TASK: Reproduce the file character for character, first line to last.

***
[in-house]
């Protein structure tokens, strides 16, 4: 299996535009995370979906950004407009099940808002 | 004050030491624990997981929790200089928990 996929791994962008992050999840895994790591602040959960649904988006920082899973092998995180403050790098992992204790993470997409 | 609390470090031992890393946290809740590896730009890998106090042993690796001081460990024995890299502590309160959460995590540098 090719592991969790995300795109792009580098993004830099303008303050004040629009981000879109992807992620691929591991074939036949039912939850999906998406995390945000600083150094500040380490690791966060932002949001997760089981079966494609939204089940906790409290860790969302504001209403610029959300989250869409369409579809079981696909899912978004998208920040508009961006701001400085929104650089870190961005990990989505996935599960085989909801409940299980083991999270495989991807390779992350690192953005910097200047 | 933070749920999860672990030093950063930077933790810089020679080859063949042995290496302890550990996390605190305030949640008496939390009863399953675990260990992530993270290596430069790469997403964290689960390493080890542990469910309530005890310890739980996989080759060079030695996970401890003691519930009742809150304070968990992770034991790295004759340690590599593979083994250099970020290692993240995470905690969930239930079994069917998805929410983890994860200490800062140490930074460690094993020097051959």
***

[in-house]
């Protein structure tokens, strides 16, 4: 299996535009995370979906950004407009099940808002 | 004050030491624990997981929790200089928990 996929791994962008992050999840895994790591602040959960649904988006920082899973092998995180403050790098992992204790993470997409 | 609390470090031992890393946290809740590896730009890998106090042993690796001081460990024995890299502590309160959460995590540098 090719592991969790995300795109792009580098993004830099303008303050004040629009981000879109992807992620691929591991074939036949039912939850999906998406995390945000600083150094500040380490690791966060932002949001997760089981079966494609939204089940906790409290860790969302504001209403610029959300989250869409369409579809079981696909899912978004998208920040508009961006701001400085929104650089870190961005990990989505996935599960085989909801409940299980083991999270495989991807390779992350690192953005910097200047 | 933070749920999860672990030093950063930077933790810089020679080859063949042995290496302890550990996390605190305030949640008496939390009863399953675990260990992530993270290596430069790469997403964290689960390493080890542990469910309530005890310890739980996989080759060079030695996970401890003691519930009742809150304070968990992770034991790295004759340690590599593979083994250099970020290692993240995470905690969930239930079994069917998805929410983890994860200490800062140490930074460690094993020097051959």